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US, Canada Trade Leaders Discuss Whether Tariffs Are New Normal

The United States and Canada may have yet to agree when it comes to the North American Free Trade negotiations, but trade leaders from each country are united around one notion: the trade war won’t work.

In recent months, the U.S. has kicked off a tariff war, levying new duties on its NAFTA trading partners, the European Union, and China most of all. Its actions have fueled a flurry of retaliations in the form of reciprocal tariffs—which, in some cases, have been met with even more tariffs.

And all of that has begged the question: are tariffs the new normal in trade?

The answer may be a resounding yes.

During Monday’s fireside chat at the opening of Canada’s Apparel Textile Sourcing show, which was streamed via Facebook Live, Julia K. Hughes, president of the United States Fashion Industry Association (USFIA), said “From a U.S. perspective, I think it’s a bit of a new normal.”

Once countries start pointing to national security concerns as the reason for implementing new tariffs, the door opens for making a case that nearly anything could be considered a national security threat, Hughes explained, noting a concern that the world could be in store for ongoing bouts of U.S. protectionism expressed in tariff form.

Canada on the other hand—which doesn’t currently pay any duties on manufacturing imports, like fabric, since its government eliminated them to facilitate trade—has its arms wide open for multilateralism and no interest in protectionism.

“Forty-nine percent of the GDP in Ontario is related to just the U.S. We can’t live in a world like that, it’s not a good thing,” said Bob Kirke, executive director of the Canadian Apparel Federation. “Over time, we’ll have a different constituency in Washington and things will change. This is not—I hope it’s not the new normal.”

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For now, however, tariffs are on the table, and their presence threatens to reshape sourcing and put companies in predicaments they may or may not have been prepared for.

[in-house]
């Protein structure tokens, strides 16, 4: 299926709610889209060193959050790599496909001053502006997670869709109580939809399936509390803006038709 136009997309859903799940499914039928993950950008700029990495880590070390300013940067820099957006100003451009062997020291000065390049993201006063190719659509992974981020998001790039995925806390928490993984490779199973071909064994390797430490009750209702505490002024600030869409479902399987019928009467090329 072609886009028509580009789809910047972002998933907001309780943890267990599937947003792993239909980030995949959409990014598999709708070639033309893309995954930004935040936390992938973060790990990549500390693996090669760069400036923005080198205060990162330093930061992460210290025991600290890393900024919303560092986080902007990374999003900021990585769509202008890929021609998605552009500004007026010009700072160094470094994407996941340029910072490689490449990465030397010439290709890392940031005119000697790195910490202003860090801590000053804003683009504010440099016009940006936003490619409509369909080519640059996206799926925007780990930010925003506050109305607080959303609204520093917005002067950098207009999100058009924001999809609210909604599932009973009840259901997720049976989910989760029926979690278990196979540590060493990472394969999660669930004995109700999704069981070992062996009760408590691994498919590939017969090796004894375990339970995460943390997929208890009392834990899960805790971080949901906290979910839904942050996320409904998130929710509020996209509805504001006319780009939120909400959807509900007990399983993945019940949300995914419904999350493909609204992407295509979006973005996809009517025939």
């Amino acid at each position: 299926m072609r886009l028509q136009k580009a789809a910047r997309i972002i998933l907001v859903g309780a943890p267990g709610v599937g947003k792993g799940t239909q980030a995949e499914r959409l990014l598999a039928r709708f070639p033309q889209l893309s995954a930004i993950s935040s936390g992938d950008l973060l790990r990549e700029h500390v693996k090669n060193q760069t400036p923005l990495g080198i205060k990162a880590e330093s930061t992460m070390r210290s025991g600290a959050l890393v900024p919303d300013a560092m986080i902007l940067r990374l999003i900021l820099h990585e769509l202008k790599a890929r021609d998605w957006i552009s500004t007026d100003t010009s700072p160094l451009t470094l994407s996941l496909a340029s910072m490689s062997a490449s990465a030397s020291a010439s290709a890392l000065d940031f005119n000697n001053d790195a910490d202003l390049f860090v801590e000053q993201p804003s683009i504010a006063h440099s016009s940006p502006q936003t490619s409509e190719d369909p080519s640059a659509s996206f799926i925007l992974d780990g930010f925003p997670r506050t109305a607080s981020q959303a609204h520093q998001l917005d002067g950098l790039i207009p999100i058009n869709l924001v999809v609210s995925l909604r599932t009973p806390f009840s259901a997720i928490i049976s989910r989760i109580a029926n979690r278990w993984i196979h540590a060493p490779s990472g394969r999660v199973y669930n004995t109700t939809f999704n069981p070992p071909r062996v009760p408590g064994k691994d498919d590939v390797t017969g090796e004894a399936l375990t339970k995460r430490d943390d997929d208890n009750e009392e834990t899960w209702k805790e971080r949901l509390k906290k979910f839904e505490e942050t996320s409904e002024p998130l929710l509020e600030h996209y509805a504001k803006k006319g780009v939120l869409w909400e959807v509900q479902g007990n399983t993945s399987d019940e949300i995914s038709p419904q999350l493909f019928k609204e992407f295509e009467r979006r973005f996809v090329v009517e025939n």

The impact on business

If U.S. companies suddenly see 25 percent tariffs on imports from China take effect in October or November as the Trump administration has alluded to, they’re not going to be able to change or cancel orders they’ve already committed to, which means they’ll be coming out of pocket to cover those new duties.

The impact falls to brands and retailers that will have to decide whether to raise prices on consumers who they know are resistant to those increases, or just take the hit until they can come up with other alternatives.

“That’s the key,” Hughes said. “It’s at least six months before you start to see an impact at retail because most companies are not passing on the increases that they’ve seen so far because no one wants to be the first to do that. Even talking to companies who have a lot of market power, they’re not taking that action.”

If the additional tariffs on China do take effect, Hughes continued, it won’t bode well for the holiday season at retail.

The great wall between the U.S. and China

While China bears the brunt of the United States’ trade wrath, the country is positioning itself to invest in other emerging nations to find different distribution channels to the U.S.

And while some have wondered whether the Sino-U.S. rift would see factories in China shutter, Hughes doesn’t see it that way.

“I think for China it may be a reset button for looking at domestic and sourcing with the rest of the world that’s going to make it, long-term, even more difficult for U.S. sourcing execs,” she said.

From Kirke’s perspective, it’s the Western factories that may in fact shutter.

“If you’re operating a factory in Montreal, making suits and 20 percent of your total is coming out of that factory, you’re already operating at a much higher cost than in Vietnam or China…and if you have more duties on China, you could see people shutting those factories because you’ve got to tighten your belt and your costs are out of line locally,” Kirke said, adding that companies may instead opt for doing more in Vietnam or China. “So I keep saying that these tariffs don’t help anybody.”

Once the impact trickles down the supply chain, the tariffs won’t help consumers either, as they’re expected to end up footing the bulk of the bill. Most consumers, however, haven’t grasped or felt the impacts yet.

“It’s businesses who are seeing the impact first and some don’t really want to tell their customer how bad it is,” Hughes said. “They’re trying to see how they can make it work.”

Hearings on the Hill Monday regarding tariffs, saw organizations like the National Council of Textile Organizations (NCTO) appealing to the U.S. again to add apparel end products to the list of tariff targets, so both the conversations on the topic and the potential impacts for the industry remain far from resolved.

“Tariffs are a simple answer to an extremely complicated reality,” Kirke said. “We can put tariffs on and, according to Donald Trump, you make money doing it and the tax payers and everyone’s winning. It’s absurd but that’s where we are.”